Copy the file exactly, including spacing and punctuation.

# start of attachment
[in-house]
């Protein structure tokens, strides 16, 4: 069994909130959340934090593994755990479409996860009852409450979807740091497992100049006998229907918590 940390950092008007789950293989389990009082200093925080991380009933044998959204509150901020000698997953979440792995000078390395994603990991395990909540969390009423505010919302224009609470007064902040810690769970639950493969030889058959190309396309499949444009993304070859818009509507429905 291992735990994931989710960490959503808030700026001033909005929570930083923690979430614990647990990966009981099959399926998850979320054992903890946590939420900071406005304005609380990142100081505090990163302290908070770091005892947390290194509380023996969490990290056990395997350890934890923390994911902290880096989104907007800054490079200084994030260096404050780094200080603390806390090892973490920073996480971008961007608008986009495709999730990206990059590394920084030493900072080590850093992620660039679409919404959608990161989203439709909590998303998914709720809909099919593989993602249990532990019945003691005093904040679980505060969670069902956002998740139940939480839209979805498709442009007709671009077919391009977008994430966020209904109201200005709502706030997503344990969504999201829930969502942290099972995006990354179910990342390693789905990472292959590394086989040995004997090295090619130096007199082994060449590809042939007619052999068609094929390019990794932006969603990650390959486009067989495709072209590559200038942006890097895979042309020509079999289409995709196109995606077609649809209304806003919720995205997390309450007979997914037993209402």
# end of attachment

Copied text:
[in-house]
């Protein structure tokens, strides 16, 4: 069994909130959340934090593994755990479409996860009852409450979807740091497992100049006998229907918590 940390950092008007789950293989389990009082200093925080991380009933044998959204509150901020000698997953979440792995000078390395994603990991395990909540969390009423505010919302224009609470007064902040810690769970639950493969030889058959190309396309499949444009993304070859818009509507429905 291992735990994931989710960490959503808030700026001033909005929570930083923690979430614990647990990966009981099959399926998850979320054992903890946590939420900071406005304005609380990142100081505090990163302290908070770091005892947390290194509380023996969490990290056990395997350890934890923390994911902290880096989104907007800054490079200084994030260096404050780094200080603390806390090892973490920073996480971008961007608008986009495709999730990206990059590394920084030493900072080590850093992620660039679409919404959608990161989203439709909590998303998914709720809909099919593989993602249990532990019945003691005093904040679980505060969670069902956002998740139940939480839209979805498709442009007709671009077919391009977008994430966020209904109201200005709502706030997503344990969504999201829930969502942290099972995006990354179910990342390693789905990472292959590394086989040995004997090295090619130096007199082994060449590809042939007619052999068609094929390019990794932006969603990650390959486009067989495709072209590559200038942006890097895979042309020509079999289409995709196109995606077609649809209304806003919720995205997390309450007979997914037993209402």